Put it in reverse

by Haley Morton

So the last word is written on your paper. How do you feel? Satisfied? Tired? Ready for some chocolate? If you’re at all like me, you probably a combination of all of those. But sometimes…you still think your paper is a complete mess. Ok, I’ll admit it—that’s me all the time. The good news is I have an answer for all of your first draft messy writing problems: reverse outlines! Get a blank sheet of paper, grab a hard copy of your paper, and let’s get started!

Here’s what you do:

  1. Read your paper all the way through with your intended thesis in mind.  Ask yourself: Does my intended thesis match the big idea I’m finding in my paper?
  2. Go back to the introduction. Have a friend read your introduction and ask him what he thinks your thesis is. If it matches yours, jot it down at the top of the blank sheet of paper.
  3. Move on to the next paragraph. Write down the big idea of this paragraph under your paraphrased thesis. Be honest with yourself, if the paragraph has two main ideas instead of one, write them both down. If you can’t figure out the main idea, you’ll need revise the paragraph to have one, or perhaps you’ll find that the ideas belong in other paragraphs and have just been misplaced.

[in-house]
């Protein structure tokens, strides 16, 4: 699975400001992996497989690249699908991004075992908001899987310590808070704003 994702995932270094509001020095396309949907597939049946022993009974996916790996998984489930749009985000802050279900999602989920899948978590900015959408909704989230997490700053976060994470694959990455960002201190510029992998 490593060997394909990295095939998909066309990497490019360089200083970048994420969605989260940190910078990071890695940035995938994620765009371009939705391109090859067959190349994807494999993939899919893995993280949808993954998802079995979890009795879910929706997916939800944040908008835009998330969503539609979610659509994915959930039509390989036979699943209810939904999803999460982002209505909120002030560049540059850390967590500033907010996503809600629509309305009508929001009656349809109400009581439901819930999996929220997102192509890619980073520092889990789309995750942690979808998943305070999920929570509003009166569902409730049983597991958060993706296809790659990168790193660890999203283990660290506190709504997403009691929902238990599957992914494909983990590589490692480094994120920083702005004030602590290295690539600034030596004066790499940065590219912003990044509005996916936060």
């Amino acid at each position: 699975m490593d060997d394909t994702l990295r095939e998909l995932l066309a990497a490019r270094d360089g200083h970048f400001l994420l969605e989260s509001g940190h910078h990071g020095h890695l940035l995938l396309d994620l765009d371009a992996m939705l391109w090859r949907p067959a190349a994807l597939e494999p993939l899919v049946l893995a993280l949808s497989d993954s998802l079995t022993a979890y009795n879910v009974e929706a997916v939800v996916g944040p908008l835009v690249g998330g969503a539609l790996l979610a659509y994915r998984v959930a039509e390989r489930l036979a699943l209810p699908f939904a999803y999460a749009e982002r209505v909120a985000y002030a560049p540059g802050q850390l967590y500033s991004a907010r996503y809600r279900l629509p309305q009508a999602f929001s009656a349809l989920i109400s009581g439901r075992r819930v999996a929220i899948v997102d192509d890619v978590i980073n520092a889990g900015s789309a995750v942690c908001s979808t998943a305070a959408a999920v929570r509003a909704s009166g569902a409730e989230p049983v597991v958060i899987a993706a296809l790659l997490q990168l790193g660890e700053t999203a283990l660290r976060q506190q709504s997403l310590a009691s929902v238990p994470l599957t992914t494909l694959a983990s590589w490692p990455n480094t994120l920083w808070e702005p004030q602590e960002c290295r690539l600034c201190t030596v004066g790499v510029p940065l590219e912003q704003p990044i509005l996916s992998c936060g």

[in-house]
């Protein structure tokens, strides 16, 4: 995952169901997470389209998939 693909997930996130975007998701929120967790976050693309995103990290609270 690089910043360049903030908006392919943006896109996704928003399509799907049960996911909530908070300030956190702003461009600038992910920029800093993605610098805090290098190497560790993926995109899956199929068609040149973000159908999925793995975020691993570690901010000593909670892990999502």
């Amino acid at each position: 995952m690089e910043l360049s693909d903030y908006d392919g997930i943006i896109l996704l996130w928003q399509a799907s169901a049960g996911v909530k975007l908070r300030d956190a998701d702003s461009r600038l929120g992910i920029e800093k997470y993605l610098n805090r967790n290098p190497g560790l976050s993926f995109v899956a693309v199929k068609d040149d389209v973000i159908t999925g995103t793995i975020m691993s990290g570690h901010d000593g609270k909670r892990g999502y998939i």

4. Repeat step three for the rest of your body paragraphs.
  5. When you get to the conclusion, watch out for ideas you haven’t introduced in the rest of your paper. You don’t want these. Also, do you find anything in your conclusion that might make a better thesis for your paper than the one you already have? If so, take note.
  6. Now take a step back. Look at what your reverse outline (everything you wrote on that blank piece of paper) is telling you. Does anything need to be moved around for logical reasoning’s sake? Do you need more evidence for some of your ideas? Should you refine your thesis to match the development of your ideas (rather than how you thought they would develop before you got to the conclusion)?
  7. Make the necessary changes according to your outline. Your paper will make a lot more sense to your reader now that you’ve approached your revision this way.

Reverse outlines shouldn’t be frustrating, so be sure to be patient with yourself. Revising takes a little extra time, but it’s worth it’s worth the better grade. Plus, you’ll feel even more accomplished! Happy revising!

Haley is a senior at Principia College and a political science and history double major. She has spent the last four years writing, studying, and running cross country and track. Currently, she is working on her capstone about Title IX and women in athletics. 

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